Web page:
3. Allen AC, Cooper DA, Kiser WO, Cottrell RC: The cocaine diastereomers; J Forensic Sci 26, 12 (1981)
  4. Avdovich HW, LeBelle MJ, SavardC, Wilson WL: Nuclear magnetic resonance identification and estimation of solvent residues in cocaine; Forensic Sci Int 49, 225 (1991)
  5. Balick MJ, Rivier L, Plowman T: The effects of field preservation on alkaloid content of fresh coca leaves (erythroxylum spp.); J Ethnopharmacol 6, 287 (1982)
  6. Baugh LD, Liu RH: Sample differentiation: cocaine example; Forensic Sci Rev 3, 102 (1991)
  7. Bohm BA, Ganders FR, Plowman T: Biosystematics and evolution of cultivated coca (erythroxylaceae); Syst Bot 7, 121 (1982)
  8. Brewer LM, Allen AC: N-Formyl cocaine: a study of cocaine comparison parameters; J Forensic Sci 36, 697 (1991)
  9. By AW, Lodge BA, Sy WW: Characterization of cis-cinnamoylcocaine; J Can Soc Forensic Sci 21, 41 (1988)
  10. Casale JF: N-Acetylnorcocaine: a new cocaine impurity from clandestine processing. I.; Journal of the Clandestine Laboratory Investigating Chemists Association 1, 23 (1991)
  11. Casale JF: Detection of pseudoecgonine and differentiation from ecgonine in illicit cocaine; Forensic Sci Int 47, 277 (1990)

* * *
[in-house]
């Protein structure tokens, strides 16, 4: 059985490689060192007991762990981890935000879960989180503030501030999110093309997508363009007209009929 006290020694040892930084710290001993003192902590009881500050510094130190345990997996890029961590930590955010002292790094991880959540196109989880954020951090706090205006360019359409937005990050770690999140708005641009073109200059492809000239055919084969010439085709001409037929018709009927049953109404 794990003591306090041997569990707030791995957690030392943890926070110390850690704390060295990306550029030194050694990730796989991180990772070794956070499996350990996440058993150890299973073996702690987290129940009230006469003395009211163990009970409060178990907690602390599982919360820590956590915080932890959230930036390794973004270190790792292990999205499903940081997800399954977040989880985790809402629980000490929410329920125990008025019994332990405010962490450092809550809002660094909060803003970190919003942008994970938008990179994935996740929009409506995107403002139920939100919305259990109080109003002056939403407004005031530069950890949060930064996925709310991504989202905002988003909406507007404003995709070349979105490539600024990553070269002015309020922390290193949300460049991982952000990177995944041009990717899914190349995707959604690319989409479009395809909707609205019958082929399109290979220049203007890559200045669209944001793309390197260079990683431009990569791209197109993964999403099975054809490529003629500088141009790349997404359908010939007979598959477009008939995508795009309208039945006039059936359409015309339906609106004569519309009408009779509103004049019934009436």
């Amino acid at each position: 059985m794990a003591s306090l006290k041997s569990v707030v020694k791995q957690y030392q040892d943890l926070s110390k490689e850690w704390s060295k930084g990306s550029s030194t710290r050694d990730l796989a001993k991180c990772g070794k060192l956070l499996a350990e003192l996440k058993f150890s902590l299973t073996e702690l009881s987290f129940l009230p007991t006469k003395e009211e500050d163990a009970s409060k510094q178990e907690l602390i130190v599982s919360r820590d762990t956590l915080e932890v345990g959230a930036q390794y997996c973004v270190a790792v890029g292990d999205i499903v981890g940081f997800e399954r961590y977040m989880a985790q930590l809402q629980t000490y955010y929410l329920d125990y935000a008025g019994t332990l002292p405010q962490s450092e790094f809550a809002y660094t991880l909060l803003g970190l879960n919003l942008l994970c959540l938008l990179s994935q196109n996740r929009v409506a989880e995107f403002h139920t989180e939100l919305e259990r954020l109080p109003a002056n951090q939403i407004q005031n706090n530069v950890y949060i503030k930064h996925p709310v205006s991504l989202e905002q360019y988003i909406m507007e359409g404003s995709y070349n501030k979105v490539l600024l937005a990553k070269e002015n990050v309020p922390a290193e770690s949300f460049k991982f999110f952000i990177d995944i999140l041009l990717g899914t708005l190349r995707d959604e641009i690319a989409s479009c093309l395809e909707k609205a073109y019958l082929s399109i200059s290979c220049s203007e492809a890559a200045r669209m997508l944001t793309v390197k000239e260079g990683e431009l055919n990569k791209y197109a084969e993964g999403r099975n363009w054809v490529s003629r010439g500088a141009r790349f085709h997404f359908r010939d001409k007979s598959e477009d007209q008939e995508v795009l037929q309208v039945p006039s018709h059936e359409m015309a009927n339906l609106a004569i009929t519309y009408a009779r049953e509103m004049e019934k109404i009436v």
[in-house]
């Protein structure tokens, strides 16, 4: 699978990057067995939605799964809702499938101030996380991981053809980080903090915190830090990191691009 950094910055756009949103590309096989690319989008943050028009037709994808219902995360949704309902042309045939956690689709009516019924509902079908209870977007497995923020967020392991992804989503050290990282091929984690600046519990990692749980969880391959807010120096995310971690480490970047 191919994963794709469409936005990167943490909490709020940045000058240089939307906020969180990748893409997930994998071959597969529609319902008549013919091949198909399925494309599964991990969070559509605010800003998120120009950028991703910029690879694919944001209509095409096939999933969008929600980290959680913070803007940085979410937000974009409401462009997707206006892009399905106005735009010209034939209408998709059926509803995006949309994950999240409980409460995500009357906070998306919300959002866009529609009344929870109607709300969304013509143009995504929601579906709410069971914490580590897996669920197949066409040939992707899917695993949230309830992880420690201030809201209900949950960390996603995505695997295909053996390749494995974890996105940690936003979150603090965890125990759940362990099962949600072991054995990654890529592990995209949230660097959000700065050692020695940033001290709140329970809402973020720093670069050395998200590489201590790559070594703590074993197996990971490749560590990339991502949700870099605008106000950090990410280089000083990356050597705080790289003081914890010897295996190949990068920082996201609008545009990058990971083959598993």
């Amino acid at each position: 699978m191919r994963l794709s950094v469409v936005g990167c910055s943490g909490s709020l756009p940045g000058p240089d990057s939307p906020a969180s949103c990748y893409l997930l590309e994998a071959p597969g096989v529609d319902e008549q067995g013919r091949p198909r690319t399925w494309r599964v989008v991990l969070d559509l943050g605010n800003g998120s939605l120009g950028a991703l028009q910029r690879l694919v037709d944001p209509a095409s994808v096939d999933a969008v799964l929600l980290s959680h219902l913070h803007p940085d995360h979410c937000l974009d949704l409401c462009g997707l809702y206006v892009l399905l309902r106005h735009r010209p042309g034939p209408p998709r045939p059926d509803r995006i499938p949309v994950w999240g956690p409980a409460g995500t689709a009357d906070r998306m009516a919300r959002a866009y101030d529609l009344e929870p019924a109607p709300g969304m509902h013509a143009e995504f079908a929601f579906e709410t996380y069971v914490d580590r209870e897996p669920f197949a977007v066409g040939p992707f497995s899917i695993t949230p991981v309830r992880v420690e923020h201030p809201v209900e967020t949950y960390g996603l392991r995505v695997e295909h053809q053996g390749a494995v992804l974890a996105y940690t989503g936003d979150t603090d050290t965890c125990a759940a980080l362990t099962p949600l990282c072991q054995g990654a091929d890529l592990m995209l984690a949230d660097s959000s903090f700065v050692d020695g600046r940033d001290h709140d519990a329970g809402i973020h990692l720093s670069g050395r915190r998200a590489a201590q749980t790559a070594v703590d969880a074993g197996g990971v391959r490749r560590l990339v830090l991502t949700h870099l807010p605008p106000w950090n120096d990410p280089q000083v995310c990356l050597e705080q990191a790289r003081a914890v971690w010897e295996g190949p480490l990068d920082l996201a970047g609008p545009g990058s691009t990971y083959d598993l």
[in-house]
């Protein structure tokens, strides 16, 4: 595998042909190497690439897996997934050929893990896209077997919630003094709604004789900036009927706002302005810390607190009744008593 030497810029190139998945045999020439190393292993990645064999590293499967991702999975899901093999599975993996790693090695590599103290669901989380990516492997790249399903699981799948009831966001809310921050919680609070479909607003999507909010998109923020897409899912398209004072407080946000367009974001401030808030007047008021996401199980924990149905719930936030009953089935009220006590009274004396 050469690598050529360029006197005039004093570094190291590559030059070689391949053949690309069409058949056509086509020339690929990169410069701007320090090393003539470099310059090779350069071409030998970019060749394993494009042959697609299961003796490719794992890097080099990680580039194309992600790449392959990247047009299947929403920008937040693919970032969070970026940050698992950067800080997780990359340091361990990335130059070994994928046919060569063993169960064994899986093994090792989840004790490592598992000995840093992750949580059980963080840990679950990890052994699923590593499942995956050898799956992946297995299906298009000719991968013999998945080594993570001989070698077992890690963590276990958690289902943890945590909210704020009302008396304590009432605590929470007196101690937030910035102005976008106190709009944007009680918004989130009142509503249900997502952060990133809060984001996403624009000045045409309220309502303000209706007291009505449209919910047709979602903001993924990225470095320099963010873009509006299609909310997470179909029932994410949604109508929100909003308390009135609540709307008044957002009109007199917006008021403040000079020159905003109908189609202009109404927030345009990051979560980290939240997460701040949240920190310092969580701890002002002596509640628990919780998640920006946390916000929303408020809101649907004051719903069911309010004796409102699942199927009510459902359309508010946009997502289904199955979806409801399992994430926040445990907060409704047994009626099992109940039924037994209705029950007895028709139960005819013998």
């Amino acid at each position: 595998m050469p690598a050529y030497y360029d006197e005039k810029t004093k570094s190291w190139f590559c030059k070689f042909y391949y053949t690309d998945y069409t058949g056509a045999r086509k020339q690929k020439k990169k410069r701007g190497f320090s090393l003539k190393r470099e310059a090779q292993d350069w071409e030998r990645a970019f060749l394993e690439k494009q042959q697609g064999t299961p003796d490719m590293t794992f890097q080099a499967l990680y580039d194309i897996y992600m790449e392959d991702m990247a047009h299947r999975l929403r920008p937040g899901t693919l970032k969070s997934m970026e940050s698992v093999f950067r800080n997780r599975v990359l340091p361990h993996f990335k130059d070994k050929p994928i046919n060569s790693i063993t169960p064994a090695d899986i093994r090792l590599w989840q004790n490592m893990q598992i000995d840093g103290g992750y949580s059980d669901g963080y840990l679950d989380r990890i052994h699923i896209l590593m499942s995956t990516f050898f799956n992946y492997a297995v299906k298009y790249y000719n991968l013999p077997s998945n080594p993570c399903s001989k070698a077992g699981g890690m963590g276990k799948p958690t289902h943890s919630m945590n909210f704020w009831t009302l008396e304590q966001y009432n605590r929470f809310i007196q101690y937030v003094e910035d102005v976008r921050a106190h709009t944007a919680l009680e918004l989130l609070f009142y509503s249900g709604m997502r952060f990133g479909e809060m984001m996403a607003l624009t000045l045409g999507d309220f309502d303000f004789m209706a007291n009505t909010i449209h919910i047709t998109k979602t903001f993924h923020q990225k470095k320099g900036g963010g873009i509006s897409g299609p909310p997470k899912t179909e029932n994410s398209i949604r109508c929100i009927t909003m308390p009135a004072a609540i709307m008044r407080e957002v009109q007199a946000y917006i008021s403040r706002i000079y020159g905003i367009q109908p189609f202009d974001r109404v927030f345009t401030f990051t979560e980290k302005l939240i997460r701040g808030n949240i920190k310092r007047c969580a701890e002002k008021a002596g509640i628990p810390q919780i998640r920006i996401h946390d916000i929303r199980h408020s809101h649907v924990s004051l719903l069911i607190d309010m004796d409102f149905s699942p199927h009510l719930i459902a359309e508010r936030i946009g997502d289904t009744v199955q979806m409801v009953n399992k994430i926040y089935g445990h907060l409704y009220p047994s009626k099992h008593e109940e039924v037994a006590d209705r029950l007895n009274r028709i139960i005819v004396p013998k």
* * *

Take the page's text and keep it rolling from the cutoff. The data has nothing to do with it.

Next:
12. Casale JF: A practical total synthesis of cocaine's enantiomers; Forensic Sci Int 33, 275 (1987)
  13. Casale JF, Meyers RP, Klein RFX: An in-depth study of cocaine base processing in the Chapare Valley, Bolivia; manuscript in preparation.
  14. Casale JF, Moore JM: Determination of pseudococaine in coca leaves and illicit cocaine exhibits; J Chromatogr; manuscript submitted.
  15. Casale JF, Moore JM: An in-depth analysis of pharmaceutical cocaine: cocaethylene and other impurities; J Pharm Sci; manuscript submitted.
  16. Casale JF, Moore JM: 3',4',5'-Trimethoxy-substituted analogs of cocaine, cis-/trans-cinnamoylcocaine and tropacocaine: characterization and quantitation of new alkaloids in coca leaf, coca paste and refined illicit cocaine; J Forensic Sci; in press.
  17. Casale IF, Waggoner RW: A chromatographic impurity signature profile analysis for cocaine using capillary gas chromatography; J Forensic Sci 36, 1312 (1991)
  18. Casale JF, Watterson JW: A computerized neural network method for pattern recognition of cocaine signatures; J Forensic Sci 38, 292 (1993)
  19. Casale JF, Watterson JW: A neural network method for pattern recognition of chromatographic signature patterns of forensic trace evidence; Proceedings of the International Symposium on the Forensic Aspects of Trace Evidence; U.S. Federal Bureau of Investigation Academy: Quantico, VA; in press.
  20. Chiarotti M, Fucci N: HPLC analysis of cocaine diastereomers by chiral stationary phase; Forensic Sci Int 44, 37 (1990)
  21. Cooper DA: Clandestine production processes for cocaine and heroin; in Proceedings of the International Conference on Assessment of Drug Control Issues of Controlled Substance Analogs; Rabat, Morocco; p 95 (1987)